Given the highly flexible way in which many people have been working for the past 12 months, employers are very likely to face a marked increase in flexible working requests as we transition back to some level of office-based working.
The right to flexible working is one that has already evolved over time. Enshrined in the Employment Rights Act 1996, eligible employees can currently make a written request specifying the change or changes that they are seeking to their current working arrangements. Employers then have three months to notify the employee of their decision, and must deal with any such request in a reasonable manner. Requests can only be refused on the basis of one of the eight statutory grounds, which include for example detrimental effect on ability to meet customer demand, detrimental impact on performance or planned structural changes.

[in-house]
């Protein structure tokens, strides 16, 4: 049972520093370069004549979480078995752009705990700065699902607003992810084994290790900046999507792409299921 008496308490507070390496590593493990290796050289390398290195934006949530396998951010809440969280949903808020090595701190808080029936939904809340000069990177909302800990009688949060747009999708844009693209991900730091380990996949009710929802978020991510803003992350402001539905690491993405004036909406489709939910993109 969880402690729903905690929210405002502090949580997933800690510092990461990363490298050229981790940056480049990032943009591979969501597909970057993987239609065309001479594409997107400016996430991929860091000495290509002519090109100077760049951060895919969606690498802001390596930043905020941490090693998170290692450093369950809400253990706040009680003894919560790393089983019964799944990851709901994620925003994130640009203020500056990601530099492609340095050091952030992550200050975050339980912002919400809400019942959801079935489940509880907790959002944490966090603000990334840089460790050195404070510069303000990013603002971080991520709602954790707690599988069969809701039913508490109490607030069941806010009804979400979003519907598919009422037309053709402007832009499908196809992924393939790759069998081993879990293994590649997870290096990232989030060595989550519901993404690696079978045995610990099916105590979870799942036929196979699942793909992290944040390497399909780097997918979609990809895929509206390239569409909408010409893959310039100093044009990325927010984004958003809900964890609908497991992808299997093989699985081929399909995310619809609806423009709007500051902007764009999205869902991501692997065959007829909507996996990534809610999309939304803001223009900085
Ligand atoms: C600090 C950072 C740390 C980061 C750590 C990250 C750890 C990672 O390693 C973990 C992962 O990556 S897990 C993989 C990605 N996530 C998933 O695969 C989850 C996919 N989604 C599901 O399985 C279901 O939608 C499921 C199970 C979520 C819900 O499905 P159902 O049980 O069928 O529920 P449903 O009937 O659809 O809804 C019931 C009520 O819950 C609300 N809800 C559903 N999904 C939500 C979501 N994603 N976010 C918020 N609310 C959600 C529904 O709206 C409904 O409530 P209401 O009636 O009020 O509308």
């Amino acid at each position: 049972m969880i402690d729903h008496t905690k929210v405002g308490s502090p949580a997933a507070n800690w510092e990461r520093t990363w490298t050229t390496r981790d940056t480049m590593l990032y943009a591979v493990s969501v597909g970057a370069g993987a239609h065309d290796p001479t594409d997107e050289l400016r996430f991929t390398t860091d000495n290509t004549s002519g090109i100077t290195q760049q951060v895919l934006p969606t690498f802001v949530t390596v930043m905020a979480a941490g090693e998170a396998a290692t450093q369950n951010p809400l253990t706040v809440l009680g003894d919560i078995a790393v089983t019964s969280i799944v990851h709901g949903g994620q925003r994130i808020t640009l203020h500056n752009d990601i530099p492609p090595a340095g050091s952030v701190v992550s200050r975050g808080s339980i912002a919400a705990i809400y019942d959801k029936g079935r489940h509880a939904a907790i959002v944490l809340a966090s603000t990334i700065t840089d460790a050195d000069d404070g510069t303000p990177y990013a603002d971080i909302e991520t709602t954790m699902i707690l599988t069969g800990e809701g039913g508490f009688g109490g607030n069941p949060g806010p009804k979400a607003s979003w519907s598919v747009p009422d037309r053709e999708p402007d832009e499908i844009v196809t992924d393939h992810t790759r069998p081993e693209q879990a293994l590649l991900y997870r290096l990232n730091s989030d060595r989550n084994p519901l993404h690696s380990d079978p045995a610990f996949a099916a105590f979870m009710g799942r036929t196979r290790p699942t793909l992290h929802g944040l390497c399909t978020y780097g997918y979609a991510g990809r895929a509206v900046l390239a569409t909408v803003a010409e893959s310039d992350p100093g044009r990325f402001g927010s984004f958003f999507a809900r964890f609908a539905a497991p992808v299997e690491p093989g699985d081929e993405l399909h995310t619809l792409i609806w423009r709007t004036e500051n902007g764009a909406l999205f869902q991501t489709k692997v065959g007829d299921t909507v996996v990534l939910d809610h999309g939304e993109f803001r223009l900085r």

These requests should be dealt with thoughtfully and carefully, both in order to ensure that staff requests are appropriately understood and considered, but also to avoid the risk of future claims.
During this webinar we:
- Look at the statutory framework that employees must follow when making flexible working requests, and that employers must abide by when responding.
- Consider where the statutory right began, how it has developed over time and what the future direction of travel may be, particularly in post-Covid context.
- Address the potential risks associated with flexible working requests and highlight what claims employees may bring if they aren’t happy with the process followed or the decision made.
- Identify high-risk situations and in particular cases which involve potential indirect discrimination.
- Cover the information and knowhow you need to carefully navigate these types of requests.
This information is necessarily of a general nature and doesn’t constitute legal advice. This is not a substitute for formal legal advice, given in the context of full information under an engagement with Bates Wells.
All content on this page is correct as of July 2, 2021.